Laurel and Hardy! I have been a fan of the famous duo since a very young age, and when I heard their familiar introductory music right at the start of this performance, I felt my face break into an anticipatory smile. Both Stan Laurel (Tony Carpenter) and 'Babe' Hardy (Philip Hutchinson) look just the parts, with their trademark outfits completed by the obligatory bowler hats.
The play took us through a potted history of their meteoric rise to fame, and out the other side until their deaths. Carpenter and Hutchinson use a variety of structures to entertain, including song-and-dance routines and old film footage. Highlights include a series of black-and-white re-enactments of some very famous scenes, which captured their audience fully. Any avid fan will remember the famous piano-moving sketch in The Music Box, and they also made a great job of re-creating some well known dance sequences. I loved their faultless version of Blue Ridge Mountains of Virginia – so accurate that it was like watching the original pair in action.
Carpenter beautifully captured the facial mannerisms of Stan Laurel, with the toothless upturned smile and slightly-nodding head feeling so familiar. Hutchinson, meanwhile, ably encompassed the blundering and patronising stupidity associated with Hardy. All the different comedy techniques I remembered as a child were there: the pie throwing, tie flapping, crying and head scratching were all truly reminiscent of the two greats.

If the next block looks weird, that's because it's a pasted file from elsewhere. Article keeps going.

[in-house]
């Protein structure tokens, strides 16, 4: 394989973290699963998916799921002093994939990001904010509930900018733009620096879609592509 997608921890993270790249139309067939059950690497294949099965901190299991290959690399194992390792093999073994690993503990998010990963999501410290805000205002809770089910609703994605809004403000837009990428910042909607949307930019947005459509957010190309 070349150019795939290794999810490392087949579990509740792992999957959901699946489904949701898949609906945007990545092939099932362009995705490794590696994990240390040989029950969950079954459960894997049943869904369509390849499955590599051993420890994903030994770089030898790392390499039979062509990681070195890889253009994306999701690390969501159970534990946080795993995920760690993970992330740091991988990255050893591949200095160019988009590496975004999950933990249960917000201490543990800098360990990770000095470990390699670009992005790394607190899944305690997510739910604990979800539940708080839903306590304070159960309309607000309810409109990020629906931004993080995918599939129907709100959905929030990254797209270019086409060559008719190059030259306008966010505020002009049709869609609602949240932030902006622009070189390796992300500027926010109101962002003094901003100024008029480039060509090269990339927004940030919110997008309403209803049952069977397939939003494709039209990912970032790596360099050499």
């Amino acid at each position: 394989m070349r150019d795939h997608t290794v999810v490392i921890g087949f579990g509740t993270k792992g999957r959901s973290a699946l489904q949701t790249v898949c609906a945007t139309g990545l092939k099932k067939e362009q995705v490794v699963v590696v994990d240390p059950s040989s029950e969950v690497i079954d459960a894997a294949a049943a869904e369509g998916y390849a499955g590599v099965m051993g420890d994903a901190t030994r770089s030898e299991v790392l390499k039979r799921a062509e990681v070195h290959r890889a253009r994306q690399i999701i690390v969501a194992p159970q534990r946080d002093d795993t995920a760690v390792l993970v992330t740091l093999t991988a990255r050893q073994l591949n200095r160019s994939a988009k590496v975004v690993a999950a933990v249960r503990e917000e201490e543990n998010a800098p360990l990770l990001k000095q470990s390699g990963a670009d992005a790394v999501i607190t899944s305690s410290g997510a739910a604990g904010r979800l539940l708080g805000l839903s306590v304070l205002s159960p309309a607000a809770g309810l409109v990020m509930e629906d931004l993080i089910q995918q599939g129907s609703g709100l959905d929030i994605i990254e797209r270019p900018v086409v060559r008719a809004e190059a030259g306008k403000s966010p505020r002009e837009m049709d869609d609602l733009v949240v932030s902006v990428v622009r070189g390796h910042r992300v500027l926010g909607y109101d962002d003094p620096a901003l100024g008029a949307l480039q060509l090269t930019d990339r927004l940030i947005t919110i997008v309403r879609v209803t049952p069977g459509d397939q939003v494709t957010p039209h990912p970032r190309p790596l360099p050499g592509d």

More than that, the actors' portrayal clearly conveys the devoted friendship that existed between the two comedians. They had a string of marriages between them and only found true love in later life – Laurel was 56 and almost penniless. They supported each other, and together survived a number of episodes where their personal lives were tinged with loss, sadness and death. I was curious to know more.
So, much as I enjoyed the performance, I felt that the piece was a victim of the actors' own dedication to detail. I would gladly have sacrificed the factual catalogue of the two men's film history, to have learnt more about their marriages, and how both of them lost brothers to freak accidents. There were brief references to those deaths, one by drowning and one in a dentist's chair. But the poignancy of Hardy losing his brother at a young age was seemingly at the root of his over-eating, and blighted him for the rest of his life. Hutchinson movingly recorded how hard it was to be “famous all over the world for the one thing you dislike the most about yourself.”
For all that I'd have liked to see a little more, throughout this excellent re-capturing of the legendary double act, I was left without any doubts. Because of their obvious respect and care for each other – alongside their unerring working relationship – Laurel and Hardy were the real true love of each other's lives. A convincing production, and one to see.